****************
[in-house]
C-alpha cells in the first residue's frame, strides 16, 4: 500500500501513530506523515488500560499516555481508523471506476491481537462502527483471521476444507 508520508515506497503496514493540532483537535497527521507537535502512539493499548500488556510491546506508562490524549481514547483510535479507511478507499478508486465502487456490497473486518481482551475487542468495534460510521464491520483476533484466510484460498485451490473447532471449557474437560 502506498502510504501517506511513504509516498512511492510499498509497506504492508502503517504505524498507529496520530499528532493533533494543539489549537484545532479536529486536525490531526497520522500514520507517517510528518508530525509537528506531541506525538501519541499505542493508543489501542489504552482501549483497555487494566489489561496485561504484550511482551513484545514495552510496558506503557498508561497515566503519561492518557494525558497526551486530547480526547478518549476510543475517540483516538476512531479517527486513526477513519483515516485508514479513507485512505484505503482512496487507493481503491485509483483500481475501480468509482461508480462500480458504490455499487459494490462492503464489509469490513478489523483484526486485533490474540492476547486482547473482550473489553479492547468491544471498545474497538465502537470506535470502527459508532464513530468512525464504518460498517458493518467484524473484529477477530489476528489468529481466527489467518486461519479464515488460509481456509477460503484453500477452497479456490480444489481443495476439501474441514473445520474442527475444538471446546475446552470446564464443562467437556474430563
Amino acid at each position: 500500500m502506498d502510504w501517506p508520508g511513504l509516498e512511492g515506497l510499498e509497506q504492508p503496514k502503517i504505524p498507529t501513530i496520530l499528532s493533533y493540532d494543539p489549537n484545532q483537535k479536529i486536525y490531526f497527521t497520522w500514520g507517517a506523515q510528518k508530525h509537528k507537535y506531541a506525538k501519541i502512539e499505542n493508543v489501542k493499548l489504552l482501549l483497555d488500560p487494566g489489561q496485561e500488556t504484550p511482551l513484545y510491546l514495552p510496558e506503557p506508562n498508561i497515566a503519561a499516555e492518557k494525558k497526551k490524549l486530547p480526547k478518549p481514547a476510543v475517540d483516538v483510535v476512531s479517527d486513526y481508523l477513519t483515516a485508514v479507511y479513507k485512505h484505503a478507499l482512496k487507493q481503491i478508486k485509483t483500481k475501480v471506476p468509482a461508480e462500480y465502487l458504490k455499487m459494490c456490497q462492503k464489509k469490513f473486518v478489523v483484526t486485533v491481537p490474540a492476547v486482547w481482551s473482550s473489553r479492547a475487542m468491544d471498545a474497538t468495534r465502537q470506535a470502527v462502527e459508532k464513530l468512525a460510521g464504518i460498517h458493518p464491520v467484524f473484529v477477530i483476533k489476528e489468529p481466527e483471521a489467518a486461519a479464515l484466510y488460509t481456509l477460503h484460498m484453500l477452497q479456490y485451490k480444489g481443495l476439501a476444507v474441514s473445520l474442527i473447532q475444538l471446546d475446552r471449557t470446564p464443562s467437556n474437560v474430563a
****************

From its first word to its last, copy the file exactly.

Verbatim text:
[in-house]
C-alpha cells in the first residue's frame, strides 16, 4: 500500500501513530506523515488500560499516555481508523471506476491481537462502527483471521476444507 508520508515506497503496514493540532483537535497527521507537535502512539493499548500488556510491546506508562490524549481514547483510535479507511478507499478508486465502487456490497473486518481482551475487542468495534460510521464491520483476533484466510484460498485451490473447532471449557474437560 502506498502510504501517506511513504509516498512511492510499498509497506504492508502503517504505524498507529496520530499528532493533533494543539489549537484545532479536529486536525490531526497520522500514520507517517510528518508530525509537528506531541506525538501519541499505542493508543489501542489504552482501549483497555487494566489489561496485561504484550511482551513484545514495552510496558506503557498508561497515566503519561492518557494525558497526551486530547480526547478518549476510543475517540483516538476512531479517527486513526477513519483515516485508514479513507485512505484505503482512496487507493481503491485509483483500481475501480468509482461508480462500480458504490455499487459494490462492503464489509469490513478489523483484526486485533490474540492476547486482547473482550473489553479492547468491544471498545474497538465502537470506535470502527459508532464513530468512525464504518460498517458493518467484524473484529477477530489476528489468529481466527489467518486461519479464515488460509481456509477460503484453500477452497479456490480444489481443495476439501474441514473445520474442527475444538471446546475446552470446564464443562467437556474430563
Amino acid at each position: 500500500m502506498d502510504w501517506p508520508g511513504l509516498e512511492g515506497l510499498e509497506q504492508p503496514k502503517i504505524p498507529t501513530i496520530l499528532s493533533y493540532d494543539p489549537n484545532q483537535k479536529i486536525y490531526f497527521t497520522w500514520g507517517a506523515q510528518k508530525h509537528k507537535y506531541a506525538k501519541i502512539e499505542n493508543v489501542k493499548l489504552l482501549l483497555d488500560p487494566g489489561q496485561e500488556t504484550p511482551l513484545y510491546l514495552p510496558e506503557p506508562n498508561i497515566a503519561a499516555e492518557k494525558k497526551k490524549l486530547p480526547k478518549p481514547a476510543v475517540d483516538v483510535v476512531s479517527d486513526y481508523l477513519t483515516a485508514v479507511y479513507k485512505h484505503a478507499l482512496k487507493q481503491i478508486k485509483t483500481k475501480v471506476p468509482a461508480e462500480y465502487l458504490k455499487m459494490c456490497q462492503k464489509k469490513f473486518v478489523v483484526t486485533v491481537p490474540a492476547v486482547w481482551s473482550s473489553r479492547a475487542m468491544d471498545a474497538t468495534r465502537q470506535a470502527v462502527e459508532k464513530l468512525a460510521g464504518i460498517h458493518p464491520v467484524f473484529v477477530i483476533k489476528e489468529p481466527e483471521a489467518a486461519a479464515l484466510y488460509t481456509l477460503h484460498m484453500l477452497q479456490y485451490k480444489g481443495l476439501a476444507v474441514s473445520l474442527i473447532q475444538l471446546d475446552r471449557t470446564p464443562s467437556n474437560v474430563a